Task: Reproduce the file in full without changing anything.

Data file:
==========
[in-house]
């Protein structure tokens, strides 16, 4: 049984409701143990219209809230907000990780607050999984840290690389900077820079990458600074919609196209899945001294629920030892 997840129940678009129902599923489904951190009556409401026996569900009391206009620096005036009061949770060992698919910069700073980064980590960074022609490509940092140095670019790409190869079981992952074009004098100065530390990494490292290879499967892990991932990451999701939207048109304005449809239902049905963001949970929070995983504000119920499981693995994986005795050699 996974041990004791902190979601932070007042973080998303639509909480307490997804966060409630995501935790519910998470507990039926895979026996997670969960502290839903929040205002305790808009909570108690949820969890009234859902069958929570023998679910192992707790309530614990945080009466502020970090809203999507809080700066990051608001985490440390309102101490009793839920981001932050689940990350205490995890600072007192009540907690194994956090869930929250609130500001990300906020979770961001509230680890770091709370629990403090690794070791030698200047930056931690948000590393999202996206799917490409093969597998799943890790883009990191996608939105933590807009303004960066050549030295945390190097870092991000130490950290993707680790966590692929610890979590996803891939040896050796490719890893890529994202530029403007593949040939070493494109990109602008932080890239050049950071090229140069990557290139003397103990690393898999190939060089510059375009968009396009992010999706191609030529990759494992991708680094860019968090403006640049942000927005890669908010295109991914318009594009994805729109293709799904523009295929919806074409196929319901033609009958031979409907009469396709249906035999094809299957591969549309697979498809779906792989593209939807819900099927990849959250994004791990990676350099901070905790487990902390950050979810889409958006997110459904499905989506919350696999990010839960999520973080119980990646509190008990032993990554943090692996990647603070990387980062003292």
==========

[in-house]
């Protein structure tokens, strides 16, 4: 049984409701143990219209809230907000990780607050999984840290690389900077820079990458600074919609196209899945001294629920030892 997840129940678009129902599923489904951190009556409401026996569900009391206009620096005036009061949770060992698919910069700073980064980590960074022609490509940092140095670019790409190869079981992952074009004098100065530390990494490292290879499967892990991932990451999701939207048109304005449809239902049905963001949970929070995983504000119920499981693995994986005795050699 996974041990004791902190979601932070007042973080998303639509909480307490997804966060409630995501935790519910998470507990039926895979026996997670969960502290839903929040205002305790808009909570108690949820969890009234859902069958929570023998679910192992707790309530614990945080009466502020970090809203999507809080700066990051608001985490440390309102101490009793839920981001932050689940990350205490995890600072007192009540907690194994956090869930929250609130500001990300906020979770961001509230680890770091709370629990403090690794070791030698200047930056931690948000590393999202996206799917490409093969597998799943890790883009990191996608939105933590807009303004960066050549030295945390190097870092991000130490950290993707680790966590692929610890979590996803891939040896050796490719890893890529994202530029403007593949040939070493494109990109602008932080890239050049950071090229140069990557290139003397103990690393898999190939060089510059375009968009396009992010999706191609030529990759494992991708680094860019968090403006640049942000927005890669908010295109991914318009594009994805729109293709799904523009295929919806074409196929319901033609009958031979409907009469396709249906035999094809299957591969549309697979498809779906792989593209939807819900099927990849959250994004791990990676350099901070905790487990902390950050979810889409958006997110459904499905989506919350696999990010839960999520973080119980990646509190008990032993990554943090692996990647603070990387980062003292």